The Livelihoods Carbon Fund has invested in developing smallholder agroforestry systems in marginalized regions occupied by tribal minorities in the state of Andhra Pradesh, India, through the local NGO Naandi Foundation. The project is embedded in organic coffee production and marketing and serves to increase the resilience of the coffee production systems at landscape level.
The main climate hazards identified in the region are an increased number of extreme weather events, including heat, storms, and flooding, resulting in livelihood loss. For local farmers, the most effective way to adapt was found to be reforestation of degraded areas in combination with crop diversification and higher value addition to already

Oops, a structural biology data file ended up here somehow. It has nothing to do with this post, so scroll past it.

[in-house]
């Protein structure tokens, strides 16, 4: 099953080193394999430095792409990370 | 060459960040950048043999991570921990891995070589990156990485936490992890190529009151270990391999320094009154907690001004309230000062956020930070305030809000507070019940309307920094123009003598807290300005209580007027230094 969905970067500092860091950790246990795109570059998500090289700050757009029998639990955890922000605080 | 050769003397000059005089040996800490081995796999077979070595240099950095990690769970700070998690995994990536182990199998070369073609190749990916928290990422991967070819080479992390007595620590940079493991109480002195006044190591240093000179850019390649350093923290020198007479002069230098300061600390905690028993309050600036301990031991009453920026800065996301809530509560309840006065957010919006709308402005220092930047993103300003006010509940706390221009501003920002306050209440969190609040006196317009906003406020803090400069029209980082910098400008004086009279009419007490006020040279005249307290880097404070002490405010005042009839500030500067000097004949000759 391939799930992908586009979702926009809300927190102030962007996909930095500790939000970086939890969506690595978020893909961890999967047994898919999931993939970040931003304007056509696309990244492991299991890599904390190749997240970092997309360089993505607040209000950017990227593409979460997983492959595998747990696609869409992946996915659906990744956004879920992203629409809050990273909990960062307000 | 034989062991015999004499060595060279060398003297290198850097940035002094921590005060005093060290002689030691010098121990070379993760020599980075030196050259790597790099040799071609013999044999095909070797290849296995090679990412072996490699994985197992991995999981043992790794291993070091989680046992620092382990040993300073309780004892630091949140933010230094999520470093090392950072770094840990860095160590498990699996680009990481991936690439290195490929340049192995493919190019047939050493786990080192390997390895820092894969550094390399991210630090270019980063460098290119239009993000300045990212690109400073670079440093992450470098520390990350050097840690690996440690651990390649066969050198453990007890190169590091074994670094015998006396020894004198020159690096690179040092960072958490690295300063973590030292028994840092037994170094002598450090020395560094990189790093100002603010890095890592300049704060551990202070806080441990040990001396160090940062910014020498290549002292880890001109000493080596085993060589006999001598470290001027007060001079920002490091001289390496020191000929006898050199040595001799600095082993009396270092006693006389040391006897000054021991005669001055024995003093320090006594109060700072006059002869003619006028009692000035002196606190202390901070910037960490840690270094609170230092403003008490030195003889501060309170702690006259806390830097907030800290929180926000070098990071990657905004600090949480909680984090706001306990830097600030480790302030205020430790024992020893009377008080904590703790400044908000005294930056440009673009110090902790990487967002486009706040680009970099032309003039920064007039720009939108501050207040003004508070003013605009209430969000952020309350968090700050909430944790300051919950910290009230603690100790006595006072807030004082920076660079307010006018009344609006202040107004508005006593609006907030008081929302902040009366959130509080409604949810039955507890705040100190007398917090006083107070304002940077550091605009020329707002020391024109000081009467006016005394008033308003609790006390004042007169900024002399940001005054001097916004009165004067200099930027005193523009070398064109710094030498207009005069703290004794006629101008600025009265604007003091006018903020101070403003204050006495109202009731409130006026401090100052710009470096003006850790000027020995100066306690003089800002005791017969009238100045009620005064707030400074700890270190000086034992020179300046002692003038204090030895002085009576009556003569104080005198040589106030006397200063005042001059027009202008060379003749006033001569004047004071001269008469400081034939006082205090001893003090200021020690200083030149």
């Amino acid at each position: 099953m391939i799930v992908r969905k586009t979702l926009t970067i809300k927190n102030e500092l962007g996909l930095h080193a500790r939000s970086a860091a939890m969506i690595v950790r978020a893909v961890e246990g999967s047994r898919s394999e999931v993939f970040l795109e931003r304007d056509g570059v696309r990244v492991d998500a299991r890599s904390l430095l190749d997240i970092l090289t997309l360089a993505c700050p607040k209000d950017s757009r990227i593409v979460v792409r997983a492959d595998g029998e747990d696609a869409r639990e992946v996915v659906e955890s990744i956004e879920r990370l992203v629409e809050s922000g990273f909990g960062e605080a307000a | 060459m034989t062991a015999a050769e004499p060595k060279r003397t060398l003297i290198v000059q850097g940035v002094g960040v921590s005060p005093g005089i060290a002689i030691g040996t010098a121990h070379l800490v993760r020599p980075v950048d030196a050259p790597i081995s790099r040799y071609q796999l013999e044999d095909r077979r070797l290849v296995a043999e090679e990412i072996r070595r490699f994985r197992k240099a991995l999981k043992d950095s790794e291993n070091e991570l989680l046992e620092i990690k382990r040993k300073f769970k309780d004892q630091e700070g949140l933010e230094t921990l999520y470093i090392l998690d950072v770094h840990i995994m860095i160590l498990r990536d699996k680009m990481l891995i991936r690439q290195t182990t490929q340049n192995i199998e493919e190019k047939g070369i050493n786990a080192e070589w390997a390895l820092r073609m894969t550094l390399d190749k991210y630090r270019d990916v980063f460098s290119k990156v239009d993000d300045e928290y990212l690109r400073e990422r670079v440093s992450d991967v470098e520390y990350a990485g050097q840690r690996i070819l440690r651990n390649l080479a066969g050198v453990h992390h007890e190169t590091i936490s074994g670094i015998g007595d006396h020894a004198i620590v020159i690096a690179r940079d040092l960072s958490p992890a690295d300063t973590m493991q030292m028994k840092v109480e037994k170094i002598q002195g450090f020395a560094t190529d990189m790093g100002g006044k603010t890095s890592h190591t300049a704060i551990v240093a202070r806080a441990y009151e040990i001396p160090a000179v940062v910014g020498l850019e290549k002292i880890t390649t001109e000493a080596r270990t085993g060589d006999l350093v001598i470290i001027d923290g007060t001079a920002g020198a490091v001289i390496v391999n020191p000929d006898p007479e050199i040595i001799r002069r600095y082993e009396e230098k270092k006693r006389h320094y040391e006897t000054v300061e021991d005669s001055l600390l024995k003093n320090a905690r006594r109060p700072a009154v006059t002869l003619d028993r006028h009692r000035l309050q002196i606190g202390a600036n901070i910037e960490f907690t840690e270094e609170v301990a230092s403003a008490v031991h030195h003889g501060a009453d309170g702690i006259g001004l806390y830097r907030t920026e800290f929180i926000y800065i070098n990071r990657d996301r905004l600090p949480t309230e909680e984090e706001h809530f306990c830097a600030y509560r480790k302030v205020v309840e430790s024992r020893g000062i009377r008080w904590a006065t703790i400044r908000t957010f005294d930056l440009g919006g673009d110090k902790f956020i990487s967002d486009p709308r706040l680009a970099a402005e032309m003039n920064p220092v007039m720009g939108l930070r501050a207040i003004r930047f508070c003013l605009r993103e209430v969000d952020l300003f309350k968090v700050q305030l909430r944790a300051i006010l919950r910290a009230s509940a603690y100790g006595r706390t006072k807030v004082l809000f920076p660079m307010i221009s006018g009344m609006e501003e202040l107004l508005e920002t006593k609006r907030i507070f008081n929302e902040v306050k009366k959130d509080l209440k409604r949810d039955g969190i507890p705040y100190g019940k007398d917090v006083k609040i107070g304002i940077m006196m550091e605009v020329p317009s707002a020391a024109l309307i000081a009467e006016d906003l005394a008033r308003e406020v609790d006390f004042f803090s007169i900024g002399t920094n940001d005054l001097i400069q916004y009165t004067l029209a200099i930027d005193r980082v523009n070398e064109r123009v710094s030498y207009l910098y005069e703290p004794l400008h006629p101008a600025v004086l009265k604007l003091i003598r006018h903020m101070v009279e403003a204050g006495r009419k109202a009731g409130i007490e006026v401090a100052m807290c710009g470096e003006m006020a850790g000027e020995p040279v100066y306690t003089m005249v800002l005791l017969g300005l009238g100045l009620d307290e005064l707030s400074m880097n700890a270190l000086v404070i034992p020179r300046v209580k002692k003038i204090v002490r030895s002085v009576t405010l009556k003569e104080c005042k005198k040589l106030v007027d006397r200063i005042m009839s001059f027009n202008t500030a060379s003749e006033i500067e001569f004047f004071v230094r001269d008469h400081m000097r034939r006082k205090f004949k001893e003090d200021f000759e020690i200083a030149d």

grown and new crops.
The combination of the restoration activities and the commercial aspect of local farming is a best practice to generate additional income while applying ecosystem-based
adaptation measures (in this case, mangrove reforestation). Impact investors use the climate benefits of restoration (carbon credit) to reinvest in commercial value chain
development, making it an economically sustainable project.
The project aligns with India’s NDC mitigation and adaptation targets: It contributes to bringing 33% of India’s area under forest cover, while engaging the private sector to
spend at least 2% of their annual profits on corporate social responsibility, including environmental initiatives. Adaptation funding for the most vulnerable rural poor is
another NDC priority captured by the project.